The Peace War
The Peace War is next up in my ongoing quest to read The Complete Vernor Vinge in Random Order. In this case, I saw the book at the library and figured that to be as good a reason as any to pick it up. I was a bit surprised however, discovering this book to be more or less absent his two favorite playgrounds: The Zones of Thought universe and The Singularity (capitalized because to Vinge it is a specific thing, not just any singularity). Instead, the novel is a fairly straightforward Overthrow the Evil Government tale. And that, I promise, is the last unnecessary capitalization I will use in this post.
The basis of the story is an invention called the bobble, which covers an area in some sort of impenetrable field. The exact nature of the bobbles is slowly revealed as the story progresses, but the effects are obvious from the start: hostile targets instantaneously enveloped by a perfectly reflective bubble. Vinge follows the discovery of bobbles, the pencil pushers who take over the world with them, and the rogue scientists and engineers that fight against the bobbling world government. There is also frequent use of the best word ever to come from SF: “embobbled.”
The world is interesting, a slightly skewed take on both post-apocalyptic tropes and anti-science regimes. The bobbles are initially deployed in the name of peace, removing anything hostile or belligerent. As is inevitable though, power soon abandons its idealism and shifts its focus to maintaining itself. The world is superficially idyllic, what with the lack of armies, bombs, terrorists, and whatnot, but the anti-science bent of the rulers means that humanity has regressed to confused, low technological base. Some engineering is allowed, but nothing that might result in threatening; bio-tech is anathema. Plagues periodically sweep through population centers and things like tuberculosis are once again deadly terrors.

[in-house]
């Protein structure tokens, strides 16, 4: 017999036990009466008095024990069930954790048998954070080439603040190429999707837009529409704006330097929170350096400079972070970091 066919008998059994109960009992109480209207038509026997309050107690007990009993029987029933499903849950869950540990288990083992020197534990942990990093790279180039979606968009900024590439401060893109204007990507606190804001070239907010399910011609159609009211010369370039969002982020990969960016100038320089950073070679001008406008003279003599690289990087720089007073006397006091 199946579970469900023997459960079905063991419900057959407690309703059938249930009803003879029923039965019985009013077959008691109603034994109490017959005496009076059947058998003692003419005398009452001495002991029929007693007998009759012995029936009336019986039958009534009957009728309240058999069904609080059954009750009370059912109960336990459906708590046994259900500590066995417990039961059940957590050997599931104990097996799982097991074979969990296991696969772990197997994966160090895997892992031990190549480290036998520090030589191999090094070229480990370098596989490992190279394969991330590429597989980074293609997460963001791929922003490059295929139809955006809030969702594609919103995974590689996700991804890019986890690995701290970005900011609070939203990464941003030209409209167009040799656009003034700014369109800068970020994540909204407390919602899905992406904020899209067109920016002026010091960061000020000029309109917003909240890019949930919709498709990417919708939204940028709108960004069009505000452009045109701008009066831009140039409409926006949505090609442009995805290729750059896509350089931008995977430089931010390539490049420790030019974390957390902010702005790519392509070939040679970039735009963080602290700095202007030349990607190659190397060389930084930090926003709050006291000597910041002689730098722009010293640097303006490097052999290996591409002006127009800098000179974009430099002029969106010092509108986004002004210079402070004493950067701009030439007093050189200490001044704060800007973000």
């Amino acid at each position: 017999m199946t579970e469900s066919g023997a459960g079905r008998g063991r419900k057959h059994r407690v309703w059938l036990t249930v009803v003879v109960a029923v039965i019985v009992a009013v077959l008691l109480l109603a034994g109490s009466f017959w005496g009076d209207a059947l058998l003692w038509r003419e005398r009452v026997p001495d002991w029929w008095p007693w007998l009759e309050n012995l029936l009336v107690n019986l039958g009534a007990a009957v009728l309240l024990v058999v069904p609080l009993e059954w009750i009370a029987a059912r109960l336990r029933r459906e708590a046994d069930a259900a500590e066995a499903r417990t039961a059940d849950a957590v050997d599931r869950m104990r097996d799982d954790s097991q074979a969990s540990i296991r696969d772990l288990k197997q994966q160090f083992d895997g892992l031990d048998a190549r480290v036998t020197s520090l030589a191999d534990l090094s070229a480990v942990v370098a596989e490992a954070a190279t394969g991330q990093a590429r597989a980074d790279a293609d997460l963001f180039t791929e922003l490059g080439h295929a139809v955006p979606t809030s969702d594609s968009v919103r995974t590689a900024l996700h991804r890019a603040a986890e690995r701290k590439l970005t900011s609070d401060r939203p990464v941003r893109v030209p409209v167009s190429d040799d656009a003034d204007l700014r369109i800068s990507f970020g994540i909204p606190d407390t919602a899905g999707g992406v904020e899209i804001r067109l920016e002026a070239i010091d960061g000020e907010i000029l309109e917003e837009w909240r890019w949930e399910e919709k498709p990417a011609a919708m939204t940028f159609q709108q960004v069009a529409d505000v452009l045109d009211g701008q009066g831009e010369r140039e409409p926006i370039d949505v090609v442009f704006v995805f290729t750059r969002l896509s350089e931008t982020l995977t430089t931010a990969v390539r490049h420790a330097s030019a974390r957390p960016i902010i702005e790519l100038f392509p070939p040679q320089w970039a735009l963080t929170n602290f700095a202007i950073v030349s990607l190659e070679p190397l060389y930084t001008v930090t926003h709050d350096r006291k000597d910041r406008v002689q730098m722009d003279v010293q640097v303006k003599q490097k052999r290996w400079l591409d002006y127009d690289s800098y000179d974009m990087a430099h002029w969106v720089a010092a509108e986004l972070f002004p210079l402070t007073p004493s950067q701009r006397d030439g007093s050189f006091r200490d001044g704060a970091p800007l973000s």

Indeed, the world building is probably the best part of the book. The plot is fairly predictable (SPOILER ALERT: The good guys wiin!), though the hows and whats are creative even as the whys follow a standard path to resolution. The characters won’t be winning any prizes, but they do the trick. As might be expected of this sort of Hard SF, scientists and engineers are on a pedestal despite sinister developments at the beginning. That said, it wasn’t really the scientists that performed acts of villainy so much as the middle managers. Fair enough – in these post-Cold War, ethnically sensitive times, the one villain I’m sure we can all agree on is middle management.
The Peace War is not the most essential Vinge. He didn’t phone it in by any measure, but it lacks a bit of the sparkle that one sees in A Fire Upon the Deep or Rainbows End. Still, it’s entertaining and worth the relatively short time it takes to read. Recommended for completists, but newcomers should start with one of his more important novels.
Rating: Thierry Henry playing in MLS. One should never turn down a chance to see a master at work, but this is not his most memorable work.